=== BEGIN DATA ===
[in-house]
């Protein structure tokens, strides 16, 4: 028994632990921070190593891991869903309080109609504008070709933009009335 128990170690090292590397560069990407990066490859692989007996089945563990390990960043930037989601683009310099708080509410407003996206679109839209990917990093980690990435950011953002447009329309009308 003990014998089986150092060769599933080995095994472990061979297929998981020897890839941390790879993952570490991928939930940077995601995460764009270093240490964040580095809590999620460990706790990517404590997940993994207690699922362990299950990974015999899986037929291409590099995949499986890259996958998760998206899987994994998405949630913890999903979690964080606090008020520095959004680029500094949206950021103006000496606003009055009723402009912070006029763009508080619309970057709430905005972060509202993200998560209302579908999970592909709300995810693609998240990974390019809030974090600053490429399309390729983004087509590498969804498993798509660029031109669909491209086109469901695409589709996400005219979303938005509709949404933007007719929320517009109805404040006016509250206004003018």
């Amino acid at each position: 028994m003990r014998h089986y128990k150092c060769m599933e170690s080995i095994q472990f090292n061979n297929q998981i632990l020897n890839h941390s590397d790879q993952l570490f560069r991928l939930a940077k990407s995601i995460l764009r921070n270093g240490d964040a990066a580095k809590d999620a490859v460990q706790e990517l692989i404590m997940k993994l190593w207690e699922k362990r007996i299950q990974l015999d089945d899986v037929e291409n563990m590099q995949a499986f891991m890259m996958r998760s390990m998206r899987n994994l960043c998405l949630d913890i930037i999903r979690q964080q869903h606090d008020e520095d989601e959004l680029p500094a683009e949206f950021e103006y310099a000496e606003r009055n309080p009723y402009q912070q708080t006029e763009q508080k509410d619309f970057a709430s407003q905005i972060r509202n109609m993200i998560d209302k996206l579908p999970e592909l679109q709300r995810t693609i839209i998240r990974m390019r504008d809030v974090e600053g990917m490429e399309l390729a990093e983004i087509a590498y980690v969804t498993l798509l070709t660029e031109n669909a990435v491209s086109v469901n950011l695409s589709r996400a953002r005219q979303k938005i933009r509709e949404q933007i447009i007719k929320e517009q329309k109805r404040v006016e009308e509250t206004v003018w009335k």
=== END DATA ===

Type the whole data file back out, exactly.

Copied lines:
[in-house]
């Protein structure tokens, strides 16, 4: 028994632990921070190593891991869903309080109609504008070709933009009335 128990170690090292590397560069990407990066490859692989007996089945563990390990960043930037989601683009310099708080509410407003996206679109839209990917990093980690990435950011953002447009329309009308 003990014998089986150092060769599933080995095994472990061979297929998981020897890839941390790879993952570490991928939930940077995601995460764009270093240490964040580095809590999620460990706790990517404590997940993994207690699922362990299950990974015999899986037929291409590099995949499986890259996958998760998206899987994994998405949630913890999903979690964080606090008020520095959004680029500094949206950021103006000496606003009055009723402009912070006029763009508080619309970057709430905005972060509202993200998560209302579908999970592909709300995810693609998240990974390019809030974090600053490429399309390729983004087509590498969804498993798509660029031109669909491209086109469901695409589709996400005219979303938005509709949404933007007719929320517009109805404040006016509250206004003018």
């Amino acid at each position: 028994m003990r014998h089986y128990k150092c060769m599933e170690s080995i095994q472990f090292n061979n297929q998981i632990l020897n890839h941390s590397d790879q993952l570490f560069r991928l939930a940077k990407s995601i995460l764009r921070n270093g240490d964040a990066a580095k809590d999620a490859v460990q706790e990517l692989i404590m997940k993994l190593w207690e699922k362990r007996i299950q990974l015999d089945d899986v037929e291409n563990m590099q995949a499986f891991m890259m996958r998760s390990m998206r899987n994994l960043c998405l949630d913890i930037i999903r979690q964080q869903h606090d008020e520095d989601e959004l680029p500094a683009e949206f950021e103006y310099a000496e606003r009055n309080p009723y402009q912070q708080t006029e763009q508080k509410d619309f970057a709430s407003q905005i972060r509202n109609m993200i998560d209302k996206l579908p999970e592909l679109q709300r995810t693609i839209i998240r990974m390019r504008d809030v974090e600053g990917m490429e399309l390729a990093e983004i087509a590498y980690v969804t498993l798509l070709t660029e031109n669909a990435v491209s086109v469901n950011l695409s589709r996400a953002r005219q979303k938005i933009r509709e949404q933007i447009i007719k929320e517009q329309k109805r404040v006016e009308e509250t206004v003018w009335k």